And, earlier this year, it appeared Jory had finally lost its fight with the IIROC when it fined Jory and Cooney a combined $220,000 and banned him for life from running the firm -- though he can remain a trader and salesperson.
While none of Jory's violations has ever led to its clients losing money or directly put the public at risk, the IIROC says the firm's long history of violations with Cooney in charge requires stronger medicine.
But Cooney says the IIROC has another motive.
"They don't want Jory to be around."
Warren Funt, the IIROC's vice-president for Western Canada, says that's an "almost silly" allegation.
He says the issue is straightforward: If Jory would shape up, Cooney wouldn't be where he is today.
"Enforcement is the last tool we want to use," Funt says. "It's expensive, awkward and backward looking."
It's not the first time the national regulator has tried to suspend Cooney. The IIROC's predecessor, the Investment Dealers Association (IDA), suspended Cooney for five years for taking a $10,000 advance in 2004 while Jory was under business restrictions regarding capital requirement problems.
An IDA panel found he used a "domineering, manipulative approach" to get the bonus because he had a "personal financial crunch" and was ungovernable when it came to compliance.
Jory eventually appealed to the MSC, which upheld the ruling but set aside the suspension.
It deemed the IDA's assessment that Cooney was "ungovernable" was not based on hard evidence and, instead, largely founded on a memo from the organization's manager of compliance stating Cooney could not abide by the rules, "whether out of incapacity due to lack of cognitive skills or whether due to unethical conduct."
The MSC found Cooney had an "unblemished" record when dealing with the public and prohibiting him from running the firm could lead to its failure. While the MSC agreed fining Jory and Cooney was in the public interest, it ruled "that so restricting one of the few dealers that takes part in local venture capital placement in this market" was not.
But the MSC also ordered Jory to hire an experienced compliance officer to keep onside of the IIROC rules.
Still, Jory's problems continued, leading to the latest penalties, the IIROC says.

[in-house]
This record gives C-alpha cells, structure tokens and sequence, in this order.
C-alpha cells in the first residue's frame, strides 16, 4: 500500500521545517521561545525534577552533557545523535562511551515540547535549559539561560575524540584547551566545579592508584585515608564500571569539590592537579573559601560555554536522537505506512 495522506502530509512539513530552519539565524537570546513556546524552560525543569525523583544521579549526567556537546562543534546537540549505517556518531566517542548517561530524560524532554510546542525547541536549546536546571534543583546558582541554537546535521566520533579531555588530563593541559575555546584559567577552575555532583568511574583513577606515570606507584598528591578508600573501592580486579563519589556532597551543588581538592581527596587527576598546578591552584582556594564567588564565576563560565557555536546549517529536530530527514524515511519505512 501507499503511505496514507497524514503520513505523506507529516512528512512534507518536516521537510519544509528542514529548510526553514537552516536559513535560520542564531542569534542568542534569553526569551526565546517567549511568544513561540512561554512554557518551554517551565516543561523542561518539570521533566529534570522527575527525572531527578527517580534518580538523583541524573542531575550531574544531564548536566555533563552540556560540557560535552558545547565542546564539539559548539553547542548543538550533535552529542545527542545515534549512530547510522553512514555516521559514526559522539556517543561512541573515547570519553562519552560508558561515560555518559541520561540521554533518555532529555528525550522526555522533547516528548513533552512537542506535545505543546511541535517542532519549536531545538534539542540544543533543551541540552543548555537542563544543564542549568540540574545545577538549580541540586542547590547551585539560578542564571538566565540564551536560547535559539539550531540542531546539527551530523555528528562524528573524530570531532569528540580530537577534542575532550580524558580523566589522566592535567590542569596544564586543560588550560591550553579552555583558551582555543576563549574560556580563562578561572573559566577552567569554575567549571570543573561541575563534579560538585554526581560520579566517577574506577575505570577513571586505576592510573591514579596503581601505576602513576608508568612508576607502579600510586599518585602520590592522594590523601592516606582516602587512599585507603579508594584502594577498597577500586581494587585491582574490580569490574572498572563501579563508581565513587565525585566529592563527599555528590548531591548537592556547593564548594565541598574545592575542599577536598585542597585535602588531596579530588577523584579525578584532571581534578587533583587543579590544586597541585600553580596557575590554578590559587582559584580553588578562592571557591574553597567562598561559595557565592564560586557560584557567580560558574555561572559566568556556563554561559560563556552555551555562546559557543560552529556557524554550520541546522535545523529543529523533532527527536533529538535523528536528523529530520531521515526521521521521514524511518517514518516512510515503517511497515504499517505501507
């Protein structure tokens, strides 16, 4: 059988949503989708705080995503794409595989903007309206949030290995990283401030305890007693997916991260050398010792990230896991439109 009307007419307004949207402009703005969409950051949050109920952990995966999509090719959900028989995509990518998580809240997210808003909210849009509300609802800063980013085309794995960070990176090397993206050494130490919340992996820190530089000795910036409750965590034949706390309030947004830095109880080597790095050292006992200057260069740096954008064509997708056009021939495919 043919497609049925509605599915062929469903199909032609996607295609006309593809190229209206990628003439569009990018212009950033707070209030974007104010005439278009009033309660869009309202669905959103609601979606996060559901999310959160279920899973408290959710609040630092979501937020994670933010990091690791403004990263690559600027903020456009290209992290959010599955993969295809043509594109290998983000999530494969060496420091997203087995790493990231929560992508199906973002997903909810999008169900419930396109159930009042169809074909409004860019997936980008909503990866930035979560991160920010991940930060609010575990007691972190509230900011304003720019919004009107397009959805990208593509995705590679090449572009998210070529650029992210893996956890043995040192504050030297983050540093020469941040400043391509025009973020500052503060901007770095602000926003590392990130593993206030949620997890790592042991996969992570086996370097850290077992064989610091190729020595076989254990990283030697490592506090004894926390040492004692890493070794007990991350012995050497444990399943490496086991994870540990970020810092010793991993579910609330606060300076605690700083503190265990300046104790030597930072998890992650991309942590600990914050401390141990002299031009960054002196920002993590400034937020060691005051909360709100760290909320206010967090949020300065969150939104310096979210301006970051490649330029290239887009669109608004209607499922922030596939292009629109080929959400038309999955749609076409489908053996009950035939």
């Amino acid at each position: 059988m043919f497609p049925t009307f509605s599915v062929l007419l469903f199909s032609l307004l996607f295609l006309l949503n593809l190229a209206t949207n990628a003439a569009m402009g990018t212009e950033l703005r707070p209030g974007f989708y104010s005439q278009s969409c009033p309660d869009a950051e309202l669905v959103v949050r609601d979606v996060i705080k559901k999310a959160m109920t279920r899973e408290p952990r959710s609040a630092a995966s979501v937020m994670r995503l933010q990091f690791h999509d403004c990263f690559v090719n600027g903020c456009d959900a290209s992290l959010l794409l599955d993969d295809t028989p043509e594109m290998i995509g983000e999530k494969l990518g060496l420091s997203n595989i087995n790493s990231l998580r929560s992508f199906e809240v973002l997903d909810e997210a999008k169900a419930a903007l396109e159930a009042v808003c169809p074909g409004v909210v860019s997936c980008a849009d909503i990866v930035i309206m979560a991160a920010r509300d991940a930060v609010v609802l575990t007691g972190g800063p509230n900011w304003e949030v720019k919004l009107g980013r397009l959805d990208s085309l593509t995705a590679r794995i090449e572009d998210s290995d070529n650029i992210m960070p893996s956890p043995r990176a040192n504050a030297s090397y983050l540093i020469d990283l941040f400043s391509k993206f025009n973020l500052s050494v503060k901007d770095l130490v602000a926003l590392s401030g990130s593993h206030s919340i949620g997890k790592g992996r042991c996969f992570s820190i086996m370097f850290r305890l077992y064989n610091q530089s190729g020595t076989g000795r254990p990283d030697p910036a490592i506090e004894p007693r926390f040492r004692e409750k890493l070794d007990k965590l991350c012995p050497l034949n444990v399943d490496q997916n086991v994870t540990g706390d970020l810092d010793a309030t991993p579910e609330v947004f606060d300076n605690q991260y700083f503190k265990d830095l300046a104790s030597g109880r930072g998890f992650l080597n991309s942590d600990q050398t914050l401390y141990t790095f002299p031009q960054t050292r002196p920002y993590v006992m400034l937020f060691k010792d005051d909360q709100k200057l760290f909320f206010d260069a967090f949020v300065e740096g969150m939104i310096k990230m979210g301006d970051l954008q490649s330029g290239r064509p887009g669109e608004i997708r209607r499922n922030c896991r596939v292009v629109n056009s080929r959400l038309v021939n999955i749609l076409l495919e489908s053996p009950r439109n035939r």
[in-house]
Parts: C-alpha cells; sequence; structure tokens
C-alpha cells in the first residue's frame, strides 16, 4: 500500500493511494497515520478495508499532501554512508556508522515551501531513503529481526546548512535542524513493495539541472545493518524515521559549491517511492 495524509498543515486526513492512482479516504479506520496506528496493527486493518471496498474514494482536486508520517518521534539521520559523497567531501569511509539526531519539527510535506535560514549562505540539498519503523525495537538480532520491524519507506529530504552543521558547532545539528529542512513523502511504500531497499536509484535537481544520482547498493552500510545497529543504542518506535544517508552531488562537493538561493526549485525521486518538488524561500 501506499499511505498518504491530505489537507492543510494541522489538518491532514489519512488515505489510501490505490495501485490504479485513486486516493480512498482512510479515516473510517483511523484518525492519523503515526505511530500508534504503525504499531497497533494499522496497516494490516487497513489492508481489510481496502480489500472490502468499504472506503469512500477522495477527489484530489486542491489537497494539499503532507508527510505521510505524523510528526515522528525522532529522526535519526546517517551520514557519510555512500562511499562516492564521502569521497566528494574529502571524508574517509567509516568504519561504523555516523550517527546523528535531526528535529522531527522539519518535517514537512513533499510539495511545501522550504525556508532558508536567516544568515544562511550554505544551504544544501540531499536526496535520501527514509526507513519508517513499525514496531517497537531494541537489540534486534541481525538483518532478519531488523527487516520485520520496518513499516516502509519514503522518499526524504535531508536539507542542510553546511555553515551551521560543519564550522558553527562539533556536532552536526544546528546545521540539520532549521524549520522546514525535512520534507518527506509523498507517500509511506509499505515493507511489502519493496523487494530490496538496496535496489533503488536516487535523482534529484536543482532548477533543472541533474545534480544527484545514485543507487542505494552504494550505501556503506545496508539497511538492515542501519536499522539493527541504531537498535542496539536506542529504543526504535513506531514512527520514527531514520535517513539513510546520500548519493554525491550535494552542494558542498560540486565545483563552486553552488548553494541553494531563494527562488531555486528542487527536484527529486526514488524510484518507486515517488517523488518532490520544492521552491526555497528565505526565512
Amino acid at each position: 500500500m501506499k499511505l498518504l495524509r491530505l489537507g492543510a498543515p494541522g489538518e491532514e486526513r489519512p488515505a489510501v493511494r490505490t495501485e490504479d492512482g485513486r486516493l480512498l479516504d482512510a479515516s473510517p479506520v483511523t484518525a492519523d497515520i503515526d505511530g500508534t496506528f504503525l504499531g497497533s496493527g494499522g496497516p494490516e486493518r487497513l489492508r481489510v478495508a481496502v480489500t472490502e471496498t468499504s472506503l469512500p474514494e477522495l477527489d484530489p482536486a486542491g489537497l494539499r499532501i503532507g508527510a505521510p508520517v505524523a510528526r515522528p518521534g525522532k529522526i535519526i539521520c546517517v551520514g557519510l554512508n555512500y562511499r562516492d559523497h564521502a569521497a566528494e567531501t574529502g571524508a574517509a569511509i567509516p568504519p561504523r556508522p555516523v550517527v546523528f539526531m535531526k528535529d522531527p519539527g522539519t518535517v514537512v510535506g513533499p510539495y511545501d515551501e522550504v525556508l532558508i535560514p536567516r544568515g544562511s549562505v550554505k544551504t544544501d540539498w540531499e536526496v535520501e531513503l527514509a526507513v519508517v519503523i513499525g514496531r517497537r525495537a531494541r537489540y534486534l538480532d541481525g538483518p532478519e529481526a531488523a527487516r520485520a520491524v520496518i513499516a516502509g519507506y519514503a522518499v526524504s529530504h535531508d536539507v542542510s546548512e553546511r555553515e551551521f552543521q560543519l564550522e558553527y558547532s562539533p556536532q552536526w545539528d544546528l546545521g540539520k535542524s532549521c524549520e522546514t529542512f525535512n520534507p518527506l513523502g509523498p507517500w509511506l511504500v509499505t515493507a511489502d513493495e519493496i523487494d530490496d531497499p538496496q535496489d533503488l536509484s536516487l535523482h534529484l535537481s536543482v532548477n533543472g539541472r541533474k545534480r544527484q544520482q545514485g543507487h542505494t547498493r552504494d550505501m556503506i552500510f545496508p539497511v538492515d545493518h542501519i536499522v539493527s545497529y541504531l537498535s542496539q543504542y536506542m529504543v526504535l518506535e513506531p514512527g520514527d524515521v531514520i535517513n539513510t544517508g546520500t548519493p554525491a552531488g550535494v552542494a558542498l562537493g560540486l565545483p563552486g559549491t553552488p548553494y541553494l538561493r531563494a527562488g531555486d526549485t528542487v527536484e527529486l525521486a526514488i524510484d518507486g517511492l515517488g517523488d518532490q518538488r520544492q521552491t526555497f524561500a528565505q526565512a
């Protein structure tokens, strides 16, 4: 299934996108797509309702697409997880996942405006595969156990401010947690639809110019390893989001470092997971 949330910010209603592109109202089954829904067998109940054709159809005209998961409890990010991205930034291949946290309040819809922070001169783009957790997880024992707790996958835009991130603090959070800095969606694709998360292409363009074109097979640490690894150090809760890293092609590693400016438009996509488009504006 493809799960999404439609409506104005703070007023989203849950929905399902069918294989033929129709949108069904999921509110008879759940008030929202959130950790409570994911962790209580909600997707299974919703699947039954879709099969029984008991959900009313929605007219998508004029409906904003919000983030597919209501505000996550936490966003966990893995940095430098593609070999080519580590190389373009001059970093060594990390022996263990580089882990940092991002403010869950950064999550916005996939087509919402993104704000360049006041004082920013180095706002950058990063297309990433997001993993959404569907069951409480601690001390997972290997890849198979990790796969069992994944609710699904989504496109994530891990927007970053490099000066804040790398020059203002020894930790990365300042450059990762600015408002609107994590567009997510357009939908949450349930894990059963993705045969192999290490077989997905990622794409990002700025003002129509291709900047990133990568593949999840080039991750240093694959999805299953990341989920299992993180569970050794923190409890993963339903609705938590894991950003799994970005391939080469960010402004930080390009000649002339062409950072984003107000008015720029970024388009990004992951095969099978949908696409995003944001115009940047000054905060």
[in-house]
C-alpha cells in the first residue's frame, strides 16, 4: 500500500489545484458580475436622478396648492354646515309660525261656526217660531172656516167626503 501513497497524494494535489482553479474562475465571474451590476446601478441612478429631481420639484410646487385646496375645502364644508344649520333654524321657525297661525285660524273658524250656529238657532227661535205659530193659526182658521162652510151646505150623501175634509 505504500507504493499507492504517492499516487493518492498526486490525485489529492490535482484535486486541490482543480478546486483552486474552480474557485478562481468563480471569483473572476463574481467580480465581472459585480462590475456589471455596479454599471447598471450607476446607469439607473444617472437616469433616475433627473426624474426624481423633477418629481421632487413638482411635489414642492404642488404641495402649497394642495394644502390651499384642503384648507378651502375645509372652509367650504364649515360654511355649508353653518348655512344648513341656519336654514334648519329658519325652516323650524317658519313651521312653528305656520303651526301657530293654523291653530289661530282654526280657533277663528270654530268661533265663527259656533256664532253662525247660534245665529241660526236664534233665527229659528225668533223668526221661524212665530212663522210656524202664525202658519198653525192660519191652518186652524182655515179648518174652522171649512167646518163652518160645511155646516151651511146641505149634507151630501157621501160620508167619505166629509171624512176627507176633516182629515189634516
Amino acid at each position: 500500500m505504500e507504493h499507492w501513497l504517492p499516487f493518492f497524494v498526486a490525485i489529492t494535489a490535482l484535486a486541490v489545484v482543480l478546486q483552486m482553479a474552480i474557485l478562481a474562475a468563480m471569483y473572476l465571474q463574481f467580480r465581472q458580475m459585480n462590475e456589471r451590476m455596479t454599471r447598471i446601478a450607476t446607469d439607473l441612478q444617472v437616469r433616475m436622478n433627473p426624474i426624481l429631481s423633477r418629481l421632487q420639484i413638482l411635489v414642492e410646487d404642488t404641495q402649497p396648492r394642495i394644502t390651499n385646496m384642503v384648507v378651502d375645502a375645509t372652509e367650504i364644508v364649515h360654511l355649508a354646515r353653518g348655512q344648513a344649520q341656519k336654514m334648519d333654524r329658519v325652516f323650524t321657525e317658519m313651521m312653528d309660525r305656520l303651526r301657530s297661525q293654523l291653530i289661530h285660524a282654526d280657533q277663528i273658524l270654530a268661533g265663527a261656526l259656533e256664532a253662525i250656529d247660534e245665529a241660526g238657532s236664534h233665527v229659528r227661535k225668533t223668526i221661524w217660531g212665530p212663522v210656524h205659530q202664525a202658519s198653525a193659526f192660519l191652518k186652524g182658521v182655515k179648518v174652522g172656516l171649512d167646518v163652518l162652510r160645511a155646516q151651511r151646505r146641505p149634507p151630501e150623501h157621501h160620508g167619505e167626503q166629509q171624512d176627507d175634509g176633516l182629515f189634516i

Once again, Jory is appealing to the MSC.
But it has also asked the MSC to lift the IIROC restrictions, such as a prohibition on opening new accounts, arguing it can't meet capital requirements if it can't generate revenue.
In turn, the IIROC filed with the Manitoba Court of Appeal to prevent the MSC from lifting the restrictions.
The situation is unprecedented, says Rick Medlock, a former regulator with the IDA.
Now a consultant for Jory, Medlock says the IIROC "pissed off" the MSC by taking its case to the court of appeal.
The MSC now won't consider Jory's appeal of the latest IIROC penalties until the court of appeal decision (a hearing is set for Oct. 20).
"Of course, this whole crunch is happening at a time when the IIROC is trying to position itself to be the national regulator if Canada and all the provinces agree to appoint a national regulator," Medlock says.
He says Jory's transgressions -- while ongoing -- are like "parking ticket" and if the firm had really run afoul of the investing public, the IIROC would have shut the doors.
Rather, the IIROC's dealings with Jory have reached a point where it's less about protecting markets than saving face.
"Are they a good candidate to be a national regulator if they can't manage a firm like Jory Capital -- this little shop in Winnipeg with a few clients?" he says.
"They feel that if they don't do something about it, that in the eyes of the street, they've failed as a regulator."